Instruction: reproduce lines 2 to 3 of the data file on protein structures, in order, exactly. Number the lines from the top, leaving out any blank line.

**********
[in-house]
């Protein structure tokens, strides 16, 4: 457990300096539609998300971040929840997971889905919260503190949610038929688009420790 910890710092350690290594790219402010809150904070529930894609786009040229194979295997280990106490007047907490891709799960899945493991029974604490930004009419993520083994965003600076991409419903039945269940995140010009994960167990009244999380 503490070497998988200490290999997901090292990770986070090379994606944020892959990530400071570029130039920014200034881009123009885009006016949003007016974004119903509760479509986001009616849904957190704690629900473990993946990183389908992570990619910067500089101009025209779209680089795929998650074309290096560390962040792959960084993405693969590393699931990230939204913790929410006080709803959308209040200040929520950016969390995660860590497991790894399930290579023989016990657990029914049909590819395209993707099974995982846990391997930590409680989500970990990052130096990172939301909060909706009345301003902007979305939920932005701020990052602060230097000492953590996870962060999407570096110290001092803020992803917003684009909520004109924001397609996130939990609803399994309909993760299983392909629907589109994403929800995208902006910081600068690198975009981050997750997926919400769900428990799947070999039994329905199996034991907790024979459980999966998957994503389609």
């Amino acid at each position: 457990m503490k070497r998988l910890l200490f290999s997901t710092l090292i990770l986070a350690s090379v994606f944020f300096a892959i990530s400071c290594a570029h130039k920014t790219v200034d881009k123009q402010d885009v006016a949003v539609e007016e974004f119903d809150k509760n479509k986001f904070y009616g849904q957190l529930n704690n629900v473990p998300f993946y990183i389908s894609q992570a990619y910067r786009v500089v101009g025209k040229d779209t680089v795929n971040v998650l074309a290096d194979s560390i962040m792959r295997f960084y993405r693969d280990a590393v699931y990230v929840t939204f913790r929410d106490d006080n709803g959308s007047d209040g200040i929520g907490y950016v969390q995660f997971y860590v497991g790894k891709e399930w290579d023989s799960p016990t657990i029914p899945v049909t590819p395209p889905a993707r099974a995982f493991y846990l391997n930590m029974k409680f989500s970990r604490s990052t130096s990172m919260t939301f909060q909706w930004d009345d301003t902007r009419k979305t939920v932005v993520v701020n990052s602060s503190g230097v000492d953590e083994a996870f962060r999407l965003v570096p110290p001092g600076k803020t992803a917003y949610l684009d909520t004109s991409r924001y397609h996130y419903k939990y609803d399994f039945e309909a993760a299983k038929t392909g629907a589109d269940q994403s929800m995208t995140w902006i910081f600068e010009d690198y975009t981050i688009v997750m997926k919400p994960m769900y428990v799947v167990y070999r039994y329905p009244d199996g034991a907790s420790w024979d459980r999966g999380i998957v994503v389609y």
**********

């Protein structure tokens, strides 16, 4: 457990300096539609998300971040929840997971889905919260503190949610038929688009420790 910890710092350690290594790219402010809150904070529930894609786009040229194979295997280990106490007047907490891709799960899945493991029974604490930004009419993520083994965003600076991409419903039945269940995140010009994960167990009244999380 503490070497998988200490290999997901090292990770986070090379994606944020892959990530400071570029130039920014200034881009123009885009006016949003007016974004119903509760479509986001009616849904957190704690629900473990993946990183389908992570990619910067500089101009025209779209680089795929998650074309290096560390962040792959960084993405693969590393699931990230939204913790929410006080709803959308209040200040929520950016969390995660860590497991790894399930290579023989016990657990029914049909590819395209993707099974995982846990391997930590409680989500970990990052130096990172939301909060909706009345301003902007979305939920932005701020990052602060230097000492953590996870962060999407570096110290001092803020992803917003684009909520004109924001397609996130939990609803399994309909993760299983392909629907589109994403929800995208902006910081600068690198975009981050997750997926919400769900428990799947070999039994329905199996034991907790024979459980999966998957994503389609």
């Amino acid at each position: 457990m503490k070497r998988l910890l200490f290999s997901t710092l090292i990770l986070a350690s090379v994606f944020f300096a892959i990530s400071c290594a570029h130039k920014t790219v200034d881009k123009q402010d885009v006016a949003v539609e007016e974004f119903d809150k509760n479509k986001f904070y009616g849904q957190l529930n704690n629900v473990p998300f993946y990183i389908s894609q992570a990619y910067r786009v500089v101009g025209k040229d779209t680089v795929n971040v998650l074309a290096d194979s560390i962040m792959r295997f960084y993405r693969d280990a590393v699931y990230v929840t939204f913790r929410d106490d006080n709803g959308s007047d209040g200040i929520g907490y950016v969390q995660f997971y860590v497991g790894k891709e399930w290579d023989s799960p016990t657990i029914p899945v049909t590819p395209p889905a993707r099974a995982f493991y846990l391997n930590m029974k409680f989500s970990r604490s990052t130096s990172m919260t939301f909060q909706w930004d009345d301003t902007r009419k979305t939920v932005v993520v701020n990052s602060s503190g230097v000492d953590e083994a996870f962060r999407l965003v570096p110290p001092g600076k803020t992803a917003y949610l684009d909520t004109s991409r924001y397609h996130y419903k939990y609803d399994f039945e309909a993760a299983k038929t392909g629907a589109d269940q994403s929800m995208t995140w902006i910081f600068e010009d690198y975009t981050i688009v997750m997926k919400p994960m769900y428990v799947v167990y070999r039994y329905p009244d199996g034991a907790s420790w024979d459980r999966g999380i998957v994503v389609y």